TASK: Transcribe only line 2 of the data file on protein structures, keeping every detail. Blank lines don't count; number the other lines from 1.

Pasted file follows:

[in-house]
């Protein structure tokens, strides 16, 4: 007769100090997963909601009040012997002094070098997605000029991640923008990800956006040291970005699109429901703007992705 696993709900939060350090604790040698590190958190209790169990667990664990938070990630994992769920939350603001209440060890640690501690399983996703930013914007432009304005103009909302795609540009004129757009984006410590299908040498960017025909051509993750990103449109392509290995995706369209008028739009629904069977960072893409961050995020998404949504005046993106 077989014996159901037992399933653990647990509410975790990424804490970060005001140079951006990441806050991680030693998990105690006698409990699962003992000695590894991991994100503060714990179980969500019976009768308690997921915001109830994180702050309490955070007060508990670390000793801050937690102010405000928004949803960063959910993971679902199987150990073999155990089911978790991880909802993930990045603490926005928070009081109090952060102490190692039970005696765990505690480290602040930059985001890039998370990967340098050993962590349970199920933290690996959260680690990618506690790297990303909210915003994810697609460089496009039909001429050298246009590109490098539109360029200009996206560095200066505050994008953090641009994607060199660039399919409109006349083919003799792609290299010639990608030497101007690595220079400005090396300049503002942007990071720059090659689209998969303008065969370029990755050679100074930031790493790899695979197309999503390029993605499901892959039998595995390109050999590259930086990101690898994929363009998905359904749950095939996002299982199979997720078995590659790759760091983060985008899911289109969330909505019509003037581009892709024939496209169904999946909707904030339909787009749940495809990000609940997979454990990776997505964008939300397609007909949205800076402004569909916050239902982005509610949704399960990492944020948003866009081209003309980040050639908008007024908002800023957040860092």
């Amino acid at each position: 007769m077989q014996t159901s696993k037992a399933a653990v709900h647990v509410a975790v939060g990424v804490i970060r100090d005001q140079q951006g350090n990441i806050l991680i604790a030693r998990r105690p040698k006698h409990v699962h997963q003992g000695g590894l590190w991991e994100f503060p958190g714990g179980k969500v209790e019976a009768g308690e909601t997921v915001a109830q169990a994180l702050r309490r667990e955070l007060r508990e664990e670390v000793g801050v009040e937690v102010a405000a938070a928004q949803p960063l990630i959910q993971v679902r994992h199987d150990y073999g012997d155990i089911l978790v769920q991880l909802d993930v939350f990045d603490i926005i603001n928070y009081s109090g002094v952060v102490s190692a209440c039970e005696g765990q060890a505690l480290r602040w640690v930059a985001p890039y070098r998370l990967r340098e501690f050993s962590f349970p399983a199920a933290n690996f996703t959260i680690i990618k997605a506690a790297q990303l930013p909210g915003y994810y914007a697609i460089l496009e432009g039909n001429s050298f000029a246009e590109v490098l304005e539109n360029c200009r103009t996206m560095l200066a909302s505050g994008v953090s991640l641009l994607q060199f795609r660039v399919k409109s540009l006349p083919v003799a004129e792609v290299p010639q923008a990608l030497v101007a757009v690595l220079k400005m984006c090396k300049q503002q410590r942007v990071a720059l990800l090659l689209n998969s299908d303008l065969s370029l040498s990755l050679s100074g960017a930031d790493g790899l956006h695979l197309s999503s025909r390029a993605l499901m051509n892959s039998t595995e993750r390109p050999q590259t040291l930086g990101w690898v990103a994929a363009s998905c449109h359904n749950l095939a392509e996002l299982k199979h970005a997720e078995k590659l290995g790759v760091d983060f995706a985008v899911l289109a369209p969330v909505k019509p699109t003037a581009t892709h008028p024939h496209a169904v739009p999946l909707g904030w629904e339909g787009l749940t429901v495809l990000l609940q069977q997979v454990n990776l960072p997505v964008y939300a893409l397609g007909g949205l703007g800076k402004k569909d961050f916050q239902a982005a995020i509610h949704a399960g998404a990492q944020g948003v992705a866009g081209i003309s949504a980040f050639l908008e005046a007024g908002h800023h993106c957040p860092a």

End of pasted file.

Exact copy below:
């Protein structure tokens, strides 16, 4: 007769100090997963909601009040012997002094070098997605000029991640923008990800956006040291970005699109429901703007992705 696993709900939060350090604790040698590190958190209790169990667990664990938070990630994992769920939350603001209440060890640690501690399983996703930013914007432009304005103009909302795609540009004129757009984006410590299908040498960017025909051509993750990103449109392509290995995706369209008028739009629904069977960072893409961050995020998404949504005046993106 077989014996159901037992399933653990647990509410975790990424804490970060005001140079951006990441806050991680030693998990105690006698409990699962003992000695590894991991994100503060714990179980969500019976009768308690997921915001109830994180702050309490955070007060508990670390000793801050937690102010405000928004949803960063959910993971679902199987150990073999155990089911978790991880909802993930990045603490926005928070009081109090952060102490190692039970005696765990505690480290602040930059985001890039998370990967340098050993962590349970199920933290690996959260680690990618506690790297990303909210915003994810697609460089496009039909001429050298246009590109490098539109360029200009996206560095200066505050994008953090641009994607060199660039399919409109006349083919003799792609290299010639990608030497101007690595220079400005090396300049503002942007990071720059090659689209998969303008065969370029990755050679100074930031790493790899695979197309999503390029993605499901892959039998595995390109050999590259930086990101690898994929363009998905359904749950095939996002299982199979997720078995590659790759760091983060985008899911289109969330909505019509003037581009892709024939496209169904999946909707904030339909787009749940495809990000609940997979454990990776997505964008939300397609007909949205800076402004569909916050239902982005509610949704399960990492944020948003866009081209003309980040050639908008007024908002800023957040860092």